A small committee of determined women visited area libraries and explored possibilities for funding a library.  Their study showed that although the cost of founding and maintaining a library for the entire Five Towns population was prohibitive, the alternative of a children's library funded by subscription, was well within the reach of the community.  In 1930, attorney Cornelius Wickersham filed the papers for the registration of The Peninsula Community Library with the State of New York as a joint stock association, assuring that gifts to it would be tax free.

The Community Council of Lawrence, Cedarhurst, Inwood, Woodmere and Hewlett, headed by Mrs. F. Abbot Goodhue, was a local organization which promoted educational and character-building opportunities for the area's children.  It seemed a natural extension for the organization to lend its support to this project.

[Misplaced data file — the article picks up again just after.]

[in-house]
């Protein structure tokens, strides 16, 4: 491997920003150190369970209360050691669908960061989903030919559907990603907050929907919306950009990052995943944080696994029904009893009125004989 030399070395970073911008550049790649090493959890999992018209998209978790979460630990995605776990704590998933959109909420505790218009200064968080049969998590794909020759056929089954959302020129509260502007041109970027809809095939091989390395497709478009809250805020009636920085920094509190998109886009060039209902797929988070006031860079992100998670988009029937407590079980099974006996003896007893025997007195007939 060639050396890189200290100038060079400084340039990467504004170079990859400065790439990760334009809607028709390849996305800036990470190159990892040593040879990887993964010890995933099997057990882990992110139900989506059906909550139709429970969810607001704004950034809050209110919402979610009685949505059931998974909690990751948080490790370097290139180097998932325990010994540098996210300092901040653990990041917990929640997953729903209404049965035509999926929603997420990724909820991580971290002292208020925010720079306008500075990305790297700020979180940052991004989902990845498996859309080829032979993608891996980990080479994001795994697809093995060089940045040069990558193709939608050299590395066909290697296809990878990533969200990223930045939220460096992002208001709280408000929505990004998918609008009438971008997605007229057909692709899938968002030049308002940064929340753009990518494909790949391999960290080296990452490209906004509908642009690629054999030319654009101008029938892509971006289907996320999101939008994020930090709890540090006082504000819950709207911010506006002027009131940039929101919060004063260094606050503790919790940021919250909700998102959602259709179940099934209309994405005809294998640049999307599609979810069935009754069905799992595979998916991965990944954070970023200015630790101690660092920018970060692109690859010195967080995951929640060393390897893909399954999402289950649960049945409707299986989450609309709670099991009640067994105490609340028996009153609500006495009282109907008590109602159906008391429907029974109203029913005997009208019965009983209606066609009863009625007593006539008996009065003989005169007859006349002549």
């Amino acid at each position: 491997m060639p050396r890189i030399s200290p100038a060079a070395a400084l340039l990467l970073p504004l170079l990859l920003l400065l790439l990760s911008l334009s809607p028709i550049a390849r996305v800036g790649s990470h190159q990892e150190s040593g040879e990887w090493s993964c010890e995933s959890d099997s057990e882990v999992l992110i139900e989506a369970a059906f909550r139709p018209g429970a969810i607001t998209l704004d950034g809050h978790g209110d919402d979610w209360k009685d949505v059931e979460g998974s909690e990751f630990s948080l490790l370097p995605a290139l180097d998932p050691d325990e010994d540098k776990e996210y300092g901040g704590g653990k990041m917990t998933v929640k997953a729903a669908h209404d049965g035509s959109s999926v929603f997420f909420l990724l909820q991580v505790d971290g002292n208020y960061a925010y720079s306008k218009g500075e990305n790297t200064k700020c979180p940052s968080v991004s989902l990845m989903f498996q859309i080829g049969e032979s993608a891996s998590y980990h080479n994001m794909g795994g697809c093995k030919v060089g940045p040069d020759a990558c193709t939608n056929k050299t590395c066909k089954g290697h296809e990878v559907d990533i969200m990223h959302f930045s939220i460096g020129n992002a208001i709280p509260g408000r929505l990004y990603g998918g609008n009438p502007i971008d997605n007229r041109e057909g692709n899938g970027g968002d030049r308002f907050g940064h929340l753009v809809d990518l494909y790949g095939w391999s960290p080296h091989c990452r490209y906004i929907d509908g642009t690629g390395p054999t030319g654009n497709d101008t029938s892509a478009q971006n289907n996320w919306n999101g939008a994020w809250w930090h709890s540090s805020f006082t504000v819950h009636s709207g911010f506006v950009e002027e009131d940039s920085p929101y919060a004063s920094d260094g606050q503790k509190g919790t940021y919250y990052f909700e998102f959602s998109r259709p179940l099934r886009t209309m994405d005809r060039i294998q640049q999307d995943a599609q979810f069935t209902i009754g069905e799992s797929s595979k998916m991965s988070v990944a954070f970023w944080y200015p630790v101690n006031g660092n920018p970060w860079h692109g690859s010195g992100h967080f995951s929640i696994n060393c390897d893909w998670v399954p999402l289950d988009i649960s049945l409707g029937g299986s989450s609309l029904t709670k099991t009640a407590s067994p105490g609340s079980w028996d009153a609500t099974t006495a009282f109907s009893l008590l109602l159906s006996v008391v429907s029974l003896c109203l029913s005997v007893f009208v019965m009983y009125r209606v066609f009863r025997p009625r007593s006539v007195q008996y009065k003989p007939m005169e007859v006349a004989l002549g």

Books were purchased using funds from the memorial fund established in memory of Mr. and Mrs. Peter Butler Olney, and enhanced by donations of money and goods from the community.  Subsequent funding from the Community Chest of the Five Towns supplemented the other gifts, membership fees, book rentals, and fines which the library generated.

Once community support and basic funding was assured, the committee looked for a librarian to develop the community's vision.  Miss Miriam Rowe, an experienced librarian from Massachusetts, agreed to relocate in  Cedarhurst.  For the next twenty years, she was the guiding spirit behind the Peninsula Community Library.

A room was rented in a block of stores at 493 Central Avenue.  Enhanced by handmade bookshelves and tables fabricated in Woodmere High School's wood shop, the library opened for business. The charge for withdrawing a book was five cents for two weeks (later increased to ten cents), and overdue books incurred a fine.  The first book taken out of the collection was Little Women by Louisa May Alcott.  By the end of the first month, the new collection totalled 2,253 titles and 300 children and young adults had received library cards.